Charlotte-Mecklenburg Schools released Breaking the Link, its first equity report since 2010, and opened the district's 2018-2024 strategic planning process to the public on Feb. 23. The report examines the links between poverty, race and achievement gaps in CMS schools. The report is available here and paths to participation by the public will be available on Monday, February 26 at cmsstrategy.org.
"This report comes at a critical time in our community and we look forward to people getting involved," said superintendent Dr. Clayton Wilcox. "The recent study that ranked Charlotte 50th out of 50 cities in economic mobility, as well as the Leading on Opportunity Council work, have demonstrated that if you're born poor in Charlotte, you're probably going to stay poor. That is not acceptable. Our schools are one critical tool to build economic ladders, but not the only one, and the entire community has a role to play."
In Breaking the Link, CMS researchers looked at three broad questions: What are the racial and income demographics of CMS schools? What are CMS school outcomes? How do key levers linked to outcomes vary across the district? "Any challenging effort for meaningful change must begin with acknowledgement of hard truths," the report said. "Thus, this report … seeks to provide a solid, data-based picture of our schools with the most recent data available."
District leaders said that they will use the report as a base to develop a new strategic plan to address achievement gaps. "Breaking the Link is an essential step for us," said Dr. Wilcox. "The report gives us clear direction on three important levers for change - time in school, highly effective teachers and access to rigor."
The three levers are identified in the report as important to academic outcomes. Breaking the Link found that schools with high poverty levels and high numbers of minorities are less likely to provide all three.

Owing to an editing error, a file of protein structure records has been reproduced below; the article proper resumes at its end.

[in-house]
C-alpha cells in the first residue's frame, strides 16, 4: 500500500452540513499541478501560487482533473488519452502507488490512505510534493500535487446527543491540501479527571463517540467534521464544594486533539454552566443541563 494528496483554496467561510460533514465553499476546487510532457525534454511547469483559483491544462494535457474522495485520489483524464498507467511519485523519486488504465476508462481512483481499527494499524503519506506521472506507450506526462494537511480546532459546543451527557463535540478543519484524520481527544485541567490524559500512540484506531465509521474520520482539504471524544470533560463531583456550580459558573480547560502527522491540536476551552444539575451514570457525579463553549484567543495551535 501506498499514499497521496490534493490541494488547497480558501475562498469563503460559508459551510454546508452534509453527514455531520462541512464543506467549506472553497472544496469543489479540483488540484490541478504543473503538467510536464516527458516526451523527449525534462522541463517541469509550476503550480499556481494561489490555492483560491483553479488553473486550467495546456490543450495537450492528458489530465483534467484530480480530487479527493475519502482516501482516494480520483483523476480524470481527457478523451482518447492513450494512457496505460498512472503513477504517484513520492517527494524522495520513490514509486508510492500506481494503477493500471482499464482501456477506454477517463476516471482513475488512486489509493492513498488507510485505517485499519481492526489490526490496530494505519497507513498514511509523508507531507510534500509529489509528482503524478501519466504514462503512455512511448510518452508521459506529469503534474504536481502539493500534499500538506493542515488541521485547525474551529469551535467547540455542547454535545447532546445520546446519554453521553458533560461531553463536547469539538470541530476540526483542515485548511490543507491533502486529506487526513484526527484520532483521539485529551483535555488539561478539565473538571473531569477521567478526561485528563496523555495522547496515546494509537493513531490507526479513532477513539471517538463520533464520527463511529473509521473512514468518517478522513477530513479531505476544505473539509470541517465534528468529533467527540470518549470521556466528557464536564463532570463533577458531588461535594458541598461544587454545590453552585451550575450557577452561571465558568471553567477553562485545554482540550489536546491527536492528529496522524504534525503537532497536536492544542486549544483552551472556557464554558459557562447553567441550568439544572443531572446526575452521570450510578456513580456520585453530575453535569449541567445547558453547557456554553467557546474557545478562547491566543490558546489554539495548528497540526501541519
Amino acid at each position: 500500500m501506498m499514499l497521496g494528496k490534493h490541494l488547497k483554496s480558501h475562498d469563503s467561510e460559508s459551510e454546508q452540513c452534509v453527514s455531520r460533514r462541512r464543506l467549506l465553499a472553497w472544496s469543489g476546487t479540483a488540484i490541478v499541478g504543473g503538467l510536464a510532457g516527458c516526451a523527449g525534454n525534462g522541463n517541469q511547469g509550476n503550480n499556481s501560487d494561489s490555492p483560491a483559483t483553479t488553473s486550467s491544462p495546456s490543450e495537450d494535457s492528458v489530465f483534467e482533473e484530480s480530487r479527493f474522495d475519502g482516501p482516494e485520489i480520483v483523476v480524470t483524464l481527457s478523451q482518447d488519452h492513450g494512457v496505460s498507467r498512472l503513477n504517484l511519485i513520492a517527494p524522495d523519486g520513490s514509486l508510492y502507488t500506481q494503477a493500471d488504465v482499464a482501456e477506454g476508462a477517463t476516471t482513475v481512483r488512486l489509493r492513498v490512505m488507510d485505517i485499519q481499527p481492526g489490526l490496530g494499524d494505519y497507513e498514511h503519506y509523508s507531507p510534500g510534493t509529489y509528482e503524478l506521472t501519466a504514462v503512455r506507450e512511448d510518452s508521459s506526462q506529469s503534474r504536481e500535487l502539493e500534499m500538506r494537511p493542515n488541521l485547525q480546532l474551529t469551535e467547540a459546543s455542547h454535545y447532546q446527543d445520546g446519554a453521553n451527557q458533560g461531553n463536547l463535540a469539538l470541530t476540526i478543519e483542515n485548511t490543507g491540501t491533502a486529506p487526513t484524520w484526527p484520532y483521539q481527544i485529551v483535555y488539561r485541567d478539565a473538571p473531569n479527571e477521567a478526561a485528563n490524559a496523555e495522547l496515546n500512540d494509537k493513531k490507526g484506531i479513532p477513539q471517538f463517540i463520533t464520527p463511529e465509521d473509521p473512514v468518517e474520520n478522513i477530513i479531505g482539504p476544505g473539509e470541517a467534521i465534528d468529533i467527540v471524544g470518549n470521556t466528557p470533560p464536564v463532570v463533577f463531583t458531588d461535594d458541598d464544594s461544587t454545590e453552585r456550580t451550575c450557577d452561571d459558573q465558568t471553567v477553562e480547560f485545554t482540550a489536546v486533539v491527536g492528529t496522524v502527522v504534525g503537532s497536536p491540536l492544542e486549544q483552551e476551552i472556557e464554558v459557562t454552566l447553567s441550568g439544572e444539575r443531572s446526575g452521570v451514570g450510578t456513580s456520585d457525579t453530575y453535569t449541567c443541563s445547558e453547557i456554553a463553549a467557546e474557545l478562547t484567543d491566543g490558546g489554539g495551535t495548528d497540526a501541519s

Breaking the Link researchers also looked at links between diversity and poverty in schools. The data showed that as poverty increased in CMS schools, so did the concentration of black and Hispanic students. "Overall, as the poverty level of schools increases, schools become less racially diverse," the report said. "In high-poverty schools, nearly nine of every ten students are black or Hispanic."
After classifying schools by poverty level and racial diversity, the researchers looked at school outcomes, using state testing results for reading, math and science in middle and elementary schools. For high schools, school outcomes were evaluated by test results on Math I, English II and biology. The researchers also looked at schools' academic growth, performance on the ACT college-admissions test and graduation rates. The data showed that students in low-poverty schools consistently outperform their peers in moderate- and high-poverty schools.
The third section of the report examined three key levers linked to outcomes: time in school, highly effective teachers and access to rigor. "For nearly every measure analyzed, there were differences in performance in 2016-2017 by school poverty level and by race," said the report's summary. "Overall, data revealed that the links between school poverty level, race and academic performance persist."
"We need to be clear that these numbers are not about the failure of our kids. These numbers tell the story about failures in community systems, structures and institutions. We believe strongly that all children can succeed and achieve. As adults, we can and must do better by them," said Dr. Wilcox.
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